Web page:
–Wales rice production manager
THE global coronavirus pandemic has helped to reinforce the key role of agriculture to countries such as Guyana, said Mr Mohamed Zahkir Khan, one of the rice production managers at the former Wales Estate in Essequibo Islands/West Demerara (Region Three).
Wales was among several unprofitable sugar estates closed by the government to help pursue alternative economic activities. Rice cultivation was deemed profitable and so far, this has borne fruit. “COVID-19 was a blessing to farming, especially here in Guyana, as we have seen for several farmers who have been planting on the former sugar estate and as they recognise how important they are and how valuable farming is to their livelihood,” Khan said.
He wants more Guyanese to pursue farming to help the country diversify its agriculture sector, historically dependent on traditionally major crops such as sugar and rice. Khan said that, with more persons involved in farming, it will create new and innovative opportunities rather than disadvantageous challenges for the large-scale farmers.
“Too many persons are depending on the markets for their crops and this shouldn’t be. While I am not saying that we shouldn’t support the markets, I am saying that if more persons get into farming it will force our large-scale farmers to be more creative and innovative, thus increasing the opportunities. This is what is needed in confronting pandemics like these in terms of ensuring that food security is achieved,” said the manager attached to the government holding company, the National Industrial and Commercial Investments Limited (NICI).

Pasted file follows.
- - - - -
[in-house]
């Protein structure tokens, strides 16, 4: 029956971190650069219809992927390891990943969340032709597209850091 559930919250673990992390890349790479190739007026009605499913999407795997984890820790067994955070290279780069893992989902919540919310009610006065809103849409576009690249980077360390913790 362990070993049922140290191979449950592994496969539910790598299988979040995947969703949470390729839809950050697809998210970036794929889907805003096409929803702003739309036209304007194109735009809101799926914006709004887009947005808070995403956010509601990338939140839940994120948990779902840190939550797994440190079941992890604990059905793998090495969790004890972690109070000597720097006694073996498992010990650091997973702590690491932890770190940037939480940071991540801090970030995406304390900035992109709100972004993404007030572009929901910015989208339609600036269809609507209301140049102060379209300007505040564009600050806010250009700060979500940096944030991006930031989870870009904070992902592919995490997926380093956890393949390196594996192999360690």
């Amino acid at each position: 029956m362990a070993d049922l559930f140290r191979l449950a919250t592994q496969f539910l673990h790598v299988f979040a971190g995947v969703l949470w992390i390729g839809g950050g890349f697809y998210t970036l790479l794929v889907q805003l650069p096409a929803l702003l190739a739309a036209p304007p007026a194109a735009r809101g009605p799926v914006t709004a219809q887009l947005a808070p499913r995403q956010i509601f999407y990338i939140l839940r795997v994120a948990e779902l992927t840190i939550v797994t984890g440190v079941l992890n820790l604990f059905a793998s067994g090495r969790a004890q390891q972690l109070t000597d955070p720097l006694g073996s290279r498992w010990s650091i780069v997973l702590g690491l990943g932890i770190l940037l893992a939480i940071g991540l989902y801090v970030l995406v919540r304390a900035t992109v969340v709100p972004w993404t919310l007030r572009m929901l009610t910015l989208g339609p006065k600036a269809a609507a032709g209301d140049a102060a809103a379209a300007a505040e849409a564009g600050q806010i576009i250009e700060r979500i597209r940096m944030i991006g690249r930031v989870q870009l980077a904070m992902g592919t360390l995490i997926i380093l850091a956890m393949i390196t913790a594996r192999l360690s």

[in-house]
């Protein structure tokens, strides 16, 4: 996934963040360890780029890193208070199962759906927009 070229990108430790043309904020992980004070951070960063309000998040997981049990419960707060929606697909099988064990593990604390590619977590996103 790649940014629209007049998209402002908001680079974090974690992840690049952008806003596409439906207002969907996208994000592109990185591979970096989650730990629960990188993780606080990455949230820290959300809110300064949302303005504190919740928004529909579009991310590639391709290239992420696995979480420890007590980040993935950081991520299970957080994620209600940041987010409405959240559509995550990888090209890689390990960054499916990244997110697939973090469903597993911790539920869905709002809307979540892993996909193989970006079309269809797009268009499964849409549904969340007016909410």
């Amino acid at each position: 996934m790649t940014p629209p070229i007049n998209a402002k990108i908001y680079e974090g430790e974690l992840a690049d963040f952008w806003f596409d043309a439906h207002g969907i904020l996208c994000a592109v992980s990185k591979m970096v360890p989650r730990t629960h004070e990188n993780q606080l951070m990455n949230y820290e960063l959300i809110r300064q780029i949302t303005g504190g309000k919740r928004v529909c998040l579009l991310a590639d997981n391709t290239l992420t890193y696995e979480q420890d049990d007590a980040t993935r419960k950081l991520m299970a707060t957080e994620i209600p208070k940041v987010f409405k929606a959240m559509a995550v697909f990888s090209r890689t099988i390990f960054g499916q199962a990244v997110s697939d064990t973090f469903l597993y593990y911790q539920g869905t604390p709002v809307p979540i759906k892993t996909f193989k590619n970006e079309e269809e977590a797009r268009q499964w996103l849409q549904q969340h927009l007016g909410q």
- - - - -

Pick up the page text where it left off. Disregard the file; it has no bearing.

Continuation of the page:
Globally, agriculture is a source of livelihood, contributing to national revenue and providing food for citizens and fodder for animals and some types of industries. Farming is also a source of raw material providing significant support to the transport sector and help to garner foreign exchange. The economic activity also provides great employment opportunities, is a reliable source of food national and global security and source of saving for those involved.
Khan believes modernisation has helped diminish agriculture’s strategic domestic importance but maintains this is a fatal error.
“It is very important that we assist in producing what we utilise in our homes and kitchens, so that we are not forced to go to the markets for everything. We have allowed a culture to be created where we depend on everything that we need from the markets. Getting into agriculture will reduce this while at the same time strengthening our national food security as it means that every person will become less dependent on the markets,” he asserted.
Growing what one eats will also help thwart the spread of COVID-19 since it will mean going less to markets, a usually crowded public place.
“With more persons planting it means that they do not have to be all going to the markets for everything and with less people going to the market it certainly will help with social distancing, thus reducing the possibility of being infected. The reality is that agriculture should be an important aspect in the livelihood of every Guyanese, and we need to ensure that we address this urgently and collectively,” Khan urged.